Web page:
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The Right Mindset for Growth

There are simple rules to follow to prime your financial engine for more effective growth. Following these can be difficult for some, but these general rules all offer benefits. It is not enough to only prime your finances for growth though – you must also prepare and adapt your mindset and view of the world to weather the uncertainty of the market.

These are some common mental pitfalls that can torpedo your investment strategy and impede your financial wellness:

Nine Negative Investing Behaviors

  • Loss Aversion: We feel loss more deeply than the happiness that comes from gains. Avoiding loss can cause you to hold on too long to a failing investment, have unrealistic expectations of low-risk investment returns, and make poor stock selections based on these expectations. It hurts, but you have to know this: some volatility and loss is to be expected in any financial model.
  • Narrow Framing: When you make decisions without considering all possible implications. Narrow framing leads to market bubbles and bad investments based on hype and chasing growth that has already occurred. This can have impacts far beyond individual investors, as in the dot-com and housing bubbles of the 2000s.
  • Mental Accounting: Not tracking your finances on paper can lead to varying levels of due diligence and planning. Arbitrary categorization can work against your goals, like impulse-spending your tax refund or bonus.
  • Diversification: Diversification should be used as a whole across your portfolios, and be evaluated based on overall risk, rather than industry sector. Many investors chase risky profits across many industries and consider themselves “diversified.”
  • Herding: It’s easy to follow the crowd and this can play off our tendency toward confirmation bias. There’s comfort here, but remember how many people lost their shirts in following the crowd on recent bubble bursts.
  • Regret Aversion: We experience much more mental pain when we commit an error than when we miss on an opportunity due to inaction. This causes investors to sell too early to lock in on profits, missing out on larger gains later. Some may hold their positions too long, hoping for an upswing to erase their standing losses that grow each day.
  • Media Response: Don’t be too eager to buy into what talking heads are selling you – confirmation bias can be deceiving. Failing to examine potential negative impacts or researching alternative information sources can lead to narrow thinking and narrow investing that can net big losses.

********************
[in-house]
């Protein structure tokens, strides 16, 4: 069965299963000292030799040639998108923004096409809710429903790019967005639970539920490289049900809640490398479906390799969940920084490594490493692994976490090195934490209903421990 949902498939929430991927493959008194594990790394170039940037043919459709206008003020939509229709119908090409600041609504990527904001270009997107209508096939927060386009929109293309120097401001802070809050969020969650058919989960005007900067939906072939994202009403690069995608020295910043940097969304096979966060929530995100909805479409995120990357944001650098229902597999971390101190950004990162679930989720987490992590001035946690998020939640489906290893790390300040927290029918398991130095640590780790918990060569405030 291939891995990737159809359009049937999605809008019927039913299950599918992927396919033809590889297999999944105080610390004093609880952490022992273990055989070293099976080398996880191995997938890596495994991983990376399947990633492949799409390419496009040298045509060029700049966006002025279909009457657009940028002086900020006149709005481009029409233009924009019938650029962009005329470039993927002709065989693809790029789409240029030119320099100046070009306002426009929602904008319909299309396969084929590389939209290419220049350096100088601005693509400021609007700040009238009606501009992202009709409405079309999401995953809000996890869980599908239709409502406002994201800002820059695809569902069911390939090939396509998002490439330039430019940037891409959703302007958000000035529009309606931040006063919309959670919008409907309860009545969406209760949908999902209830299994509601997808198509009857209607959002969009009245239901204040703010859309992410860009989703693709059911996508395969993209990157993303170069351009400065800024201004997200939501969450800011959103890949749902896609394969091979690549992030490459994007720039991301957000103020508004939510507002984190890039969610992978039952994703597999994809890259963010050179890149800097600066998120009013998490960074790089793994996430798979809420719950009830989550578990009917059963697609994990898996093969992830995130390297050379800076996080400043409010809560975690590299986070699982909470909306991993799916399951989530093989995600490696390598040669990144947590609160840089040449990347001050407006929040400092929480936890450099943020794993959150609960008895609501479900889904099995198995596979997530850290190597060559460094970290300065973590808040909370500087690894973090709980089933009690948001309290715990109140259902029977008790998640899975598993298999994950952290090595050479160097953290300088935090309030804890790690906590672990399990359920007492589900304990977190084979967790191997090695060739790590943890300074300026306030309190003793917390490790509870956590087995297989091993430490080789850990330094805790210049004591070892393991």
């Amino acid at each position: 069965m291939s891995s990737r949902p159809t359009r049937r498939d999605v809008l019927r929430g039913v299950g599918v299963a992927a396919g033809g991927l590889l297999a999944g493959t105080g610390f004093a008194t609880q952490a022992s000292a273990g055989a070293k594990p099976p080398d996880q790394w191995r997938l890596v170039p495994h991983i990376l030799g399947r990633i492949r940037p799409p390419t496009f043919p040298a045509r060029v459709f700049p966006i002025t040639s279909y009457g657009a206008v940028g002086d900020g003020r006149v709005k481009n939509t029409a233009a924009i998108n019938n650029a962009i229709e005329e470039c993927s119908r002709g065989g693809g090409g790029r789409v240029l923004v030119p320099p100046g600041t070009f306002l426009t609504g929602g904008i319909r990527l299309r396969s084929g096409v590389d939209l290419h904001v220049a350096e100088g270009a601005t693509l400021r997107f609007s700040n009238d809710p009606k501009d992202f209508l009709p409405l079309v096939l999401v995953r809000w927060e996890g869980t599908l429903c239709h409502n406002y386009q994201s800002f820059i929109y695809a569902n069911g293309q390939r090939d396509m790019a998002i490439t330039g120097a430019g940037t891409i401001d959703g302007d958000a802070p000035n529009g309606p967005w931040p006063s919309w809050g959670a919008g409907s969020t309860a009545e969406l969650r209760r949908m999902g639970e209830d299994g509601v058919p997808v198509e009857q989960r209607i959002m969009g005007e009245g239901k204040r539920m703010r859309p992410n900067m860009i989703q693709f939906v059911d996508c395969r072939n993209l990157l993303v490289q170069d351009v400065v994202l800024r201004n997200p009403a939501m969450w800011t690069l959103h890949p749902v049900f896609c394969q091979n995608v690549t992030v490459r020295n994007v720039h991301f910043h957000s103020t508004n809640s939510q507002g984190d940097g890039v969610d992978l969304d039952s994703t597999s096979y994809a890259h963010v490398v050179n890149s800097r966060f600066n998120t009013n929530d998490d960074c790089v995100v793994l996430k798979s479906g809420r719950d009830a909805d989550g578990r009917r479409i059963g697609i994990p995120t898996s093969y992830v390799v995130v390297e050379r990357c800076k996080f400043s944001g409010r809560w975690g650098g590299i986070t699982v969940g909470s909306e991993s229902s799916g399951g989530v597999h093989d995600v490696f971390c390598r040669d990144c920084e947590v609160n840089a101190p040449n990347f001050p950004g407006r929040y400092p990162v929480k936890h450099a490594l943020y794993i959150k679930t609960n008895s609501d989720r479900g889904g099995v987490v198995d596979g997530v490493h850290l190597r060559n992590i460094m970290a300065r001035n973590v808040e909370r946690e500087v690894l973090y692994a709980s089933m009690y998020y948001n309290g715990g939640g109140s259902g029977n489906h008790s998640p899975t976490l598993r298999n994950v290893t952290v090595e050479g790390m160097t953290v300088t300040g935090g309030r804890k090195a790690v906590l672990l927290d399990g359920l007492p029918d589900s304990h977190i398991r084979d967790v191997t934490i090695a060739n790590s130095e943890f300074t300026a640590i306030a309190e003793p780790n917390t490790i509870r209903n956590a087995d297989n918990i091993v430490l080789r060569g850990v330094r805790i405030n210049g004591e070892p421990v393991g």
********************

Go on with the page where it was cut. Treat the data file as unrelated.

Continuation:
• Overconfidence: Nobody can constantly beat the market. Even investing “gurus” take consistent losses in their financial models. If you don’t plan to roll with the punches and absorb volatility, your financial model will quickly be broken and you could wind up broke.
  • Anchoring: Our previous experiences inform our outlook, worldview, and plans for tackling the future. Even if they don’t apply. These informational anchors can hold you down if you fail to recognize them for what they are and move beyond this frame of reference.

These negative behaviors can cause you to abandon key points of your financial model and sound investment strategy. Remember, it’s all about time in the market, not timing the market. If you want to grow your wealth you need to face some intellectual discomfort to recognize and overcome these negative behavioral impulses in yourself.

Your Investment Policy Statement

A powerful way to overcome these negative tendencies in yourself is to draft a personal Investment Policy Statement. Much like a personal manifesto or a company’s mission statement, this is meant to help you unify behind a vision guiding your investment strategy toward your financial goals. Some areas to consider including are:

  • Purpose: What is your purpose and goal for your IPS?
  • Values: What values guide your life and decisions? How do you want your investment decisions to support these?
  • Objectives: What do you want to achieve through your investments? What timeline, risk tolerance, and performance objectives figure into those goals?
  • Duties: What role does everyone on your investment team play? What is your involvement? What expectations do you have for yourself and the rest of your team?
  • Portfolio selection: What investments (based on your previous statements) will comprise your portfolio? Laying out a complete picture here can be a powerful evaluative tool.
  • Performance: How do you select your investments and what standards must they meet in order to remain as a holding or purchase goal? Base these decisions on your statements and objective facts.
  • Costs: Any costs associated with managing your portfolio should be 100% transparent.
  • Review: How often will your portfolio and IPS be reviewed? We recommend at least annually. Make sure that as your life changes you update your strategies to fit your future needs.

With the right mindset and a clear investment policy guiding your financial model, you can hack your future and grow your wealth more effectively. These are real steps towards true financial freedom, of being able to rely on your own wealth for your future. Want to figure out the path forward together? Contact us to schedule a consultation.